It seems like we’ve had a variable winter with repetitive rising and falling temperatures.
This makes it difficult for the body to adjust and therefore puts a bigger load on the immune system, so, before you pick up one of those nasty viruses I’ve been treating a lot lately, it’s time to boost your system, so it can efficiently handle those pesky bugs!
Flus/colds can last 2-3 weeks and typically have the following symptoms: sore throats, sinus infection/congestion, cough with phlegm and sometimes slight fever and muscle aches, if you don’t take some preventative steps.
Therefore, it’s time to get a handle on these colds/flus for the rest of the season!
The best way to start is to strengthen your immune system. The immune system is your body’s good army that not only protects you from invaders, but attacks and destroys them.
It is made up of lymph organs such as the thymus and tonsils, white blood cells and other specialized cells, such as T-cells.
Therefore, you need to give them all the support you can, so they can do their job.
Ongoing everyday help is, of course, the food we eat. Brightly coloured foods such as carrots, green leafy veggies, squash, berries and peppers provide bioflavinoids that increase absorption of Vitamin C, increase the number of white blood cells and help maintain skin and mucosal surfaces that act as an impenetrable wall to invaders.
Bioflavinoids also act as anti-oxidants which protect the thymus from free radical damage and stimulates interferon, which inhibits viruses.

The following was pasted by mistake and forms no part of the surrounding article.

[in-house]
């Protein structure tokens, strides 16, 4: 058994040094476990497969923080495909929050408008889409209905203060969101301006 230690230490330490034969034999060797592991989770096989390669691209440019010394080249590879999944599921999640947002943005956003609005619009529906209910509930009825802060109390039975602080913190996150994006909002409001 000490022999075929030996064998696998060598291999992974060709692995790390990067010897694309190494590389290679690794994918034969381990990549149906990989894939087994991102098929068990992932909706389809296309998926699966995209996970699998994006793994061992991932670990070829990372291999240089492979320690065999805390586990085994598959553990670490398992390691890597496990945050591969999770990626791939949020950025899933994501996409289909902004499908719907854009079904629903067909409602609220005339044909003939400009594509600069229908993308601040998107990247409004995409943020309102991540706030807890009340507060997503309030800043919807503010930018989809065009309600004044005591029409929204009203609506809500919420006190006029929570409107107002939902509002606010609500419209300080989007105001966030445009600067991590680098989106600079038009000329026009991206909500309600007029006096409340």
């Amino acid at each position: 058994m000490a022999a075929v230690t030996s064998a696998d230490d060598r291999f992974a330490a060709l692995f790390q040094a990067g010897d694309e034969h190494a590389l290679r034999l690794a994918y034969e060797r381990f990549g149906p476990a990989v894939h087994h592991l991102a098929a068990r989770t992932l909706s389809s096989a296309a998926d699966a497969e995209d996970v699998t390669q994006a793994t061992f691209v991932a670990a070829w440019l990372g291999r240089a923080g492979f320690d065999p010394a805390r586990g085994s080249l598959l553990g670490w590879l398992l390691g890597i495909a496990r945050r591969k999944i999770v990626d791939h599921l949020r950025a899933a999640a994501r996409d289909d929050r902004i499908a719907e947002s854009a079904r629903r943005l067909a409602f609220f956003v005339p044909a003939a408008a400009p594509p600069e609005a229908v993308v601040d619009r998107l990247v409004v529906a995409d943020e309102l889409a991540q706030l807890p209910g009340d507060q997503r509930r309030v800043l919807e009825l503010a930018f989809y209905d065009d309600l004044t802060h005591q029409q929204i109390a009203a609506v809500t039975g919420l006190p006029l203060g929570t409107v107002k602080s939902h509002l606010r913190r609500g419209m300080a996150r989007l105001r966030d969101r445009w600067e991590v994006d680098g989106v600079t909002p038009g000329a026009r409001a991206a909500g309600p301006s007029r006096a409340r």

Beta-carotene (plant source not artificial) and vitamin A also maintain that surface and are found in fish liver oils and egg yolks. Absorption is reduced with cortisone use, therefore, they are extremely important to add for those using cortisone for asthma, eczema, ulcerative colitis and any other inflammatory disease.
Other foods that ward off bacteria and fungal infections are garlic and onions. They have a potent component called allicin, which is anti-microbial. When buying a garlic product, one should look for standardized allicin amounts, if it is to be used to ward off infections.
Vitamin C plays a vital role in immune function, for it is required by the white blood cells to fight off infections, has been shown to be anti-bacterial and anti-viral. It also increases interferon levels, antibody responses and white blood cell activity.
Zinc is one of the most crucial nutrients, since it is involved in almost all of the immune processes. It increases the number of T-cells and white blood cell functions, is anti-viral and increases the output of the thymus gland. Zinc lozenges are very handy for this purpose.
Another nutrient that is often deficient is vitamin B6 (or pyridoxine) and a deficiency causes reduced numbers of antibodies and white blood cells, shrinks the thymus gland and decreases thymus hormone production. Food sources are fish, liver, wheat germ, whole grains, egg yolks, legumes and prunes.
However, one often needs to supplement since it is lost in cooking and processing.
Dr. Brenda Gill is a Rossland naturopath